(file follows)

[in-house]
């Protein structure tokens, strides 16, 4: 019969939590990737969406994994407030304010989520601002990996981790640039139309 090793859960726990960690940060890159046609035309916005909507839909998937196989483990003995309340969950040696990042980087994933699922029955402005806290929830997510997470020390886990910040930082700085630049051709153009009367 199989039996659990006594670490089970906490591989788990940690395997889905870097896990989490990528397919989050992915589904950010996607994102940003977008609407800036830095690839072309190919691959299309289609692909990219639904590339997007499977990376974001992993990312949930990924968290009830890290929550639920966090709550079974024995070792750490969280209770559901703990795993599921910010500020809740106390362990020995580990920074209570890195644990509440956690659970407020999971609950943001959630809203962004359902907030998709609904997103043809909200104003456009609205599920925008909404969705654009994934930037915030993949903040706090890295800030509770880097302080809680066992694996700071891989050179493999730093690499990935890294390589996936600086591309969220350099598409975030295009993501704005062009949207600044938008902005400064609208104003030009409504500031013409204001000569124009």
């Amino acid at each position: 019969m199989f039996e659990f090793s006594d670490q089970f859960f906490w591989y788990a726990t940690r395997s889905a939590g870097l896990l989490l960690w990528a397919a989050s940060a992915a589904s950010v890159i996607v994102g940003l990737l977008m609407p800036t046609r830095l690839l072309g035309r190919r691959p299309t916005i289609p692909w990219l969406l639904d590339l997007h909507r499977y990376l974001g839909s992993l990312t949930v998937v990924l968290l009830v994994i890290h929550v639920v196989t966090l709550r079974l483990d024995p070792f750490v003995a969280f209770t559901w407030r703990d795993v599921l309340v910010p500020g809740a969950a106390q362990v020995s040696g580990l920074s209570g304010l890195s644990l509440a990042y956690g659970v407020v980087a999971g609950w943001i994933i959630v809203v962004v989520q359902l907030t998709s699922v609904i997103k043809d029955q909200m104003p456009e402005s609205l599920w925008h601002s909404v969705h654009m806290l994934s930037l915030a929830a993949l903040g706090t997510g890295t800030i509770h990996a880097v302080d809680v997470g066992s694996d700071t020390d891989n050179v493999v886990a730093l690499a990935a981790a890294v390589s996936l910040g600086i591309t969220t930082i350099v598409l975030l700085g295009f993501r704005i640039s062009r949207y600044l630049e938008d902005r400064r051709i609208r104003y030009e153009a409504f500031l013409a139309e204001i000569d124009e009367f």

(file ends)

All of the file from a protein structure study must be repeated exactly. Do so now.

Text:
[in-house]
């Protein structure tokens, strides 16, 4: 019969939590990737969406994994407030304010989520601002990996981790640039139309 090793859960726990960690940060890159046609035309916005909507839909998937196989483990003995309340969950040696990042980087994933699922029955402005806290929830997510997470020390886990910040930082700085630049051709153009009367 199989039996659990006594670490089970906490591989788990940690395997889905870097896990989490990528397919989050992915589904950010996607994102940003977008609407800036830095690839072309190919691959299309289609692909990219639904590339997007499977990376974001992993990312949930990924968290009830890290929550639920966090709550079974024995070792750490969280209770559901703990795993599921910010500020809740106390362990020995580990920074209570890195644990509440956690659970407020999971609950943001959630809203962004359902907030998709609904997103043809909200104003456009609205599920925008909404969705654009994934930037915030993949903040706090890295800030509770880097302080809680066992694996700071891989050179493999730093690499990935890294390589996936600086591309969220350099598409975030295009993501704005062009949207600044938008902005400064609208104003030009409504500031013409204001000569124009």
């Amino acid at each position: 019969m199989f039996e659990f090793s006594d670490q089970f859960f906490w591989y788990a726990t940690r395997s889905a939590g870097l896990l989490l960690w990528a397919a989050s940060a992915a589904s950010v890159i996607v994102g940003l990737l977008m609407p800036t046609r830095l690839l072309g035309r190919r691959p299309t916005i289609p692909w990219l969406l639904d590339l997007h909507r499977y990376l974001g839909s992993l990312t949930v998937v990924l968290l009830v994994i890290h929550v639920v196989t966090l709550r079974l483990d024995p070792f750490v003995a969280f209770t559901w407030r703990d795993v599921l309340v910010p500020g809740a969950a106390q362990v020995s040696g580990l920074s209570g304010l890195s644990l509440a990042y956690g659970v407020v980087a999971g609950w943001i994933i959630v809203v962004v989520q359902l907030t998709s699922v609904i997103k043809d029955q909200m104003p456009e402005s609205l599920w925008h601002s909404v969705h654009m806290l994934s930037l915030a929830a993949l903040g706090t997510g890295t800030i509770h990996a880097v302080d809680v997470g066992s694996d700071t020390d891989n050179v493999v886990a730093l690499a990935a981790a890294v390589s996936l910040g600086i591309t969220t930082i350099v598409l975030l700085g295009f993501r704005i640039s062009r949207y600044l630049e938008d902005r400064r051709i609208r104003y030009e153009a409504f500031l013409a139309e204001i000569d124009e009367f």